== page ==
Women for Conservation Serves Over 1,300 Women Caring for Nature Reserves

This article was originally published September 5th, 2022 in Spanish by the Colombian news Outlet Semana. To see the original version of this article in Spanish, click here >>> 

Women for Conservation empowers women and children to lead eco-friendly projects to protect critical ecosystems around ProAves Reserves in Santander, Tolima, Amazonas, Chocó, Cauca and the Sierra Nevada de Santa Marta, Colombia.

Founder Sara Inés Lara (center left), Project Coordinator Kelly Julio Donado (center), and Vice-President Isabella Cortés (Center Right)

More than 1,300 women living in the Sierra Nevada de Santa Marta, Tolima, Santander, Amazonas, Chocó and Cauca have found environmentally sustainable economic opportunities that encourage people in the communities to move away from extractive practices such as logging, cattle ranching and hunting. Women for Conservation began as a program of the ProAves Foundation in 2004 and is now an independent non-profit that not only provides education and job opportunities, but also empowers women with resources in  conservation, family planning, and access to health care.

 

For Isabella Cortés, vice president of Women for Conservation, you don’t have to be an expert or a biologist to be a conservationist.

 “I would argue that rural children and women have more experience than many scientists, because living in the among Colombia’s biodiversity is their day-to-day life.” 

For this reason, Women for Conservation decided to engage women from rural communities surrounding seven Colombian nature reserves. These women depend on natural resources for their survival, and through years of work, have managed to empower themselves economically in a sustainable way, creating eco-friendly microbusinesses.

W4C trains women in living around El Paujil Nature Reserve to sustainably harvest tagua seeds for the production of eco-friendly jewelry.

 

In Santander, women from five villages surrounding el Paujil Nature Reserve were trained to create jewelry and accessories from sustainably harvested Tagua seeds and nuts. Through Women for Conservation’s community education and sustainable livelihoods programs, these local women have managed to reduce the hunting of the critically endangered Blue-billed curassow, increase ecotourism, and bolster the local economy. To spread awareness about and economically support these women’s conservation mission, the products are sold and displayed in the nature reserve stores. They have also been exhibited in foreign sustainable stores, such as The Eden Project, in Cornwall, England.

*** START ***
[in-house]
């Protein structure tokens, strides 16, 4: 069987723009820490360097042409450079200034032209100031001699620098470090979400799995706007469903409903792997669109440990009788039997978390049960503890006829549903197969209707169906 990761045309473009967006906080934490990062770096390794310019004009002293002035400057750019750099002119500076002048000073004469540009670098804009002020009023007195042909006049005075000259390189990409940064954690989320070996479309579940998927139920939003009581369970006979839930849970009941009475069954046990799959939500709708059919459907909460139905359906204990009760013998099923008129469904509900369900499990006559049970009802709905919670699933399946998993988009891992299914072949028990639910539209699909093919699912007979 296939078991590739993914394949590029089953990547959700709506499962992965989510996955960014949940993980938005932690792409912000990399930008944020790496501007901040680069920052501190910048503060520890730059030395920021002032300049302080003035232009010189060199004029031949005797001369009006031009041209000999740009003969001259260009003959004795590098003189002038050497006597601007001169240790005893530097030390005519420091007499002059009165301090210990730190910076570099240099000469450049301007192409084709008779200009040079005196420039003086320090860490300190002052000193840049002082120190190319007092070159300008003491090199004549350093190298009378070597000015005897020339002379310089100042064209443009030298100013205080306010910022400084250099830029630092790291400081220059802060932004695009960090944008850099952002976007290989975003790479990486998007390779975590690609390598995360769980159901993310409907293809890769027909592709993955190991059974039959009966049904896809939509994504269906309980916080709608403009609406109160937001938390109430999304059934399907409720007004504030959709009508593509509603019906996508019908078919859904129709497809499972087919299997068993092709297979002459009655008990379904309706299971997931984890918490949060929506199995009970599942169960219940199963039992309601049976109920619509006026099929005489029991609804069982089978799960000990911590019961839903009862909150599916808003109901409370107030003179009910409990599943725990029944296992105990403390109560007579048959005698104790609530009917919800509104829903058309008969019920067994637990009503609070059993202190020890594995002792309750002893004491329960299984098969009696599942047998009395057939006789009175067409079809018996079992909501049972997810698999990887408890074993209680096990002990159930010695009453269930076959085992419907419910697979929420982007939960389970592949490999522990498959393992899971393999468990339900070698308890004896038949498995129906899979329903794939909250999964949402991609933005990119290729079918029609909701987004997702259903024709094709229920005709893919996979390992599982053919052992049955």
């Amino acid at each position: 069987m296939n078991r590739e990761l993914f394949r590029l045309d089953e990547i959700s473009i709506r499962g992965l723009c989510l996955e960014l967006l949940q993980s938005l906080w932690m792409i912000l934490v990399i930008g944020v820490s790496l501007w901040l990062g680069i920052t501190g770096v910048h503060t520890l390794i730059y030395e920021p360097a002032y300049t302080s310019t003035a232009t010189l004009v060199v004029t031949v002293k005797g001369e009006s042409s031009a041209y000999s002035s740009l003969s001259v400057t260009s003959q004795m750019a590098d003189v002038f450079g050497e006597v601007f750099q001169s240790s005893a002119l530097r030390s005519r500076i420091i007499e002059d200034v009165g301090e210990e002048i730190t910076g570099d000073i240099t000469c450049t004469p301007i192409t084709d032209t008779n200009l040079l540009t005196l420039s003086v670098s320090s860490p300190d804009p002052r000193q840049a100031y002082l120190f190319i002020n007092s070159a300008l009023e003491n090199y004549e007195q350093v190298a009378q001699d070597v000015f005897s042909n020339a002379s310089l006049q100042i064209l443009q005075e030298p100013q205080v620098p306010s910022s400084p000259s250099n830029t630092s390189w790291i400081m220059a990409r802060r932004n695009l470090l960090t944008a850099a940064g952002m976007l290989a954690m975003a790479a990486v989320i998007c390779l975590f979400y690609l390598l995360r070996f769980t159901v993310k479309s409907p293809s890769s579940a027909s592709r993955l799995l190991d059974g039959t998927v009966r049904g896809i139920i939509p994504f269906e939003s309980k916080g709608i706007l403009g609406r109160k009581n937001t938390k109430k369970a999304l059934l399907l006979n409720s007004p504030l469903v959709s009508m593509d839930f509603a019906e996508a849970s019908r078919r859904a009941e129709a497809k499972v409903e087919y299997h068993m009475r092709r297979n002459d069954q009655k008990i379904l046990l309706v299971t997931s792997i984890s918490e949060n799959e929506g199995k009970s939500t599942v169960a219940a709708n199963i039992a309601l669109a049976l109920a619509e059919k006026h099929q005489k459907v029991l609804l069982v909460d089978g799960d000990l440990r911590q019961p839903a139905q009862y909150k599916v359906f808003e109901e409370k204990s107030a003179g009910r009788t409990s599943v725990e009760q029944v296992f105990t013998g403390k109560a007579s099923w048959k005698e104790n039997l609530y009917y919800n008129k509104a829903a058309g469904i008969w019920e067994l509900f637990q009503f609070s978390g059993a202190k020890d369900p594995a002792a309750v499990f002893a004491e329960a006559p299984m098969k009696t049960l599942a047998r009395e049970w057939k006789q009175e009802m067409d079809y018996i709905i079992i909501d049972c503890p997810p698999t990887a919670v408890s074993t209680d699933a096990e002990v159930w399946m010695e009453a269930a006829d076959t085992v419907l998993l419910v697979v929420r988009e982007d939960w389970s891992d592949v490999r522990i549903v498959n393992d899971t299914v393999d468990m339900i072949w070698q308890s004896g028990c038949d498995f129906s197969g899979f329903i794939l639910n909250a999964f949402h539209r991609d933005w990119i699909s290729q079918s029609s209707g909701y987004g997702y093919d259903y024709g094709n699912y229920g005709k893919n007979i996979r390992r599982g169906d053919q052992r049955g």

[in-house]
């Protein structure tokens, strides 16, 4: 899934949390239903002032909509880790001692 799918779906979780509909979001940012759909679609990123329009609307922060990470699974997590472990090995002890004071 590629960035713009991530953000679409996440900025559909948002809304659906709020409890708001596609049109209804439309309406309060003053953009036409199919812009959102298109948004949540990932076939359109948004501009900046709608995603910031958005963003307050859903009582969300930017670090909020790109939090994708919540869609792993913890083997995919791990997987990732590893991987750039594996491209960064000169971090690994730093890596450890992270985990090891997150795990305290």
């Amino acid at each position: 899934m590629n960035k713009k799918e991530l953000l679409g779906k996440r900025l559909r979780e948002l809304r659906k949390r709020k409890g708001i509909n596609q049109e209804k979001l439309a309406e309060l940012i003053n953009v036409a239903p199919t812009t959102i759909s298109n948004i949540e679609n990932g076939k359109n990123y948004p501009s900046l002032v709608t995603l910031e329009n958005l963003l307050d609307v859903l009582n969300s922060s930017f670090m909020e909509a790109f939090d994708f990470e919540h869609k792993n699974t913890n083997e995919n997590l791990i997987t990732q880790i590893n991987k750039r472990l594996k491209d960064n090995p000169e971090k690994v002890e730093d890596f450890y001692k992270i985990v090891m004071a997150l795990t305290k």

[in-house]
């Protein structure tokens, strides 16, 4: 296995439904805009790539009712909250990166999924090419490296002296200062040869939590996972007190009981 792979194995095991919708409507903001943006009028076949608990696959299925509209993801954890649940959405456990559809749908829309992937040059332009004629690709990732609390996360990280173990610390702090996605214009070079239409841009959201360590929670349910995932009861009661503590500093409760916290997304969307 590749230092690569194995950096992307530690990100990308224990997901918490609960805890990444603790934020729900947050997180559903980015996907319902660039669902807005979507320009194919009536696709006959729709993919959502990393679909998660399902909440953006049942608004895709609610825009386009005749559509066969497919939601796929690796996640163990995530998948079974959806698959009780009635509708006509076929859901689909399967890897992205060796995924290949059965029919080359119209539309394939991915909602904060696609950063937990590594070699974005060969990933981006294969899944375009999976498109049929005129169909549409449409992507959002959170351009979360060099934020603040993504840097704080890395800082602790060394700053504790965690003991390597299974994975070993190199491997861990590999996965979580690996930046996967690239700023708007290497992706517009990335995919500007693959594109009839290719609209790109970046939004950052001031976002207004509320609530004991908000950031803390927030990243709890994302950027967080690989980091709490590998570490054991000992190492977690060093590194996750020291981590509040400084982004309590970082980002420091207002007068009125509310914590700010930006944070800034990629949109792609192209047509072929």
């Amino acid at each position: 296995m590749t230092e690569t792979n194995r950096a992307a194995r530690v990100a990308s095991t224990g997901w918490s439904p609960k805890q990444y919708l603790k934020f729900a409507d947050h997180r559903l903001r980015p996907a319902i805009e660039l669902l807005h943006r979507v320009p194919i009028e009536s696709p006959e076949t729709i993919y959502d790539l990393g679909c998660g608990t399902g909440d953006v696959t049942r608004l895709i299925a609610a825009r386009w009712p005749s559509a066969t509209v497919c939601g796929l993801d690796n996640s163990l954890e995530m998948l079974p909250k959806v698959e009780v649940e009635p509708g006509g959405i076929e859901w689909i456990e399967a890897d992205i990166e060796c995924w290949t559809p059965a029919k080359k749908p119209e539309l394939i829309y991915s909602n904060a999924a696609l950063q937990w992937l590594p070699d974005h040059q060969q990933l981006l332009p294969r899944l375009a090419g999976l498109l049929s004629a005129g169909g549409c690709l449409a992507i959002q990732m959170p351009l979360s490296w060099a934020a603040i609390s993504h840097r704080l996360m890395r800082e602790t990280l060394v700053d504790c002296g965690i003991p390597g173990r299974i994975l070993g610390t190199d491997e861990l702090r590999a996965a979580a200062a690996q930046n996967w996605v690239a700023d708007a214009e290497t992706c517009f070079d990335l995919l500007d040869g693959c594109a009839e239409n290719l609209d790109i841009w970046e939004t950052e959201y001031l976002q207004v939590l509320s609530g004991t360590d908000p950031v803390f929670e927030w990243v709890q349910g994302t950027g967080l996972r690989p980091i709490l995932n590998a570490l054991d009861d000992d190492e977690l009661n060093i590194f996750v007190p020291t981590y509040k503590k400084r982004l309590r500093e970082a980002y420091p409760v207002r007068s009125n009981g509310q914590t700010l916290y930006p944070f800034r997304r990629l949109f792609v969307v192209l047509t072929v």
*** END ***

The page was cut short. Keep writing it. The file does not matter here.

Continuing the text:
In addition to supporting women’s sustainable microbusinesses, W4C developed other initiatives such as providing fuel-efficient stoves to reduce deforestation, and workshops on reproductive health. Everything is done for the benefit of the women, their families, and the natural environment they depend on.

 

In the El Dorado Reserve, in the Sierra Nevada de Santa Marta, a sex education and family planning campaign has been underway for the past two years. Kelly Julio, from Minca, believes that the work of Women for Conservation has helped the community immensely. 

“Before, there were girls who would get pregnant at 13 or 15 years old and have to drop out of school. In addition to family planning resources, W4C has trained local women and children in English, cooking, wildlife identification, forest restoration, and art classes,” she says.

This year in El Dorado’s female entrepreneurship program, women were trained by a professional chef in food handling and preparation as well as gardening and horticulture. This training and certification will allow them to establish ecotourism microbusiness, to bring extra income and nutritious food to their families. 

One of the commitments of W4C is to involve women and communities in the processes of conservation, empowerment and sustainable development. W4C has similar projects across Colombia, surrounding the ProAves reserves El Jaguar and Águila Arpía (in the Amazon); Loros Andinos (Tolima); Reinita Cielo Azul (Santander); Tangaras, Chocó, and Ranita Terribiliis (Cauca). 

 

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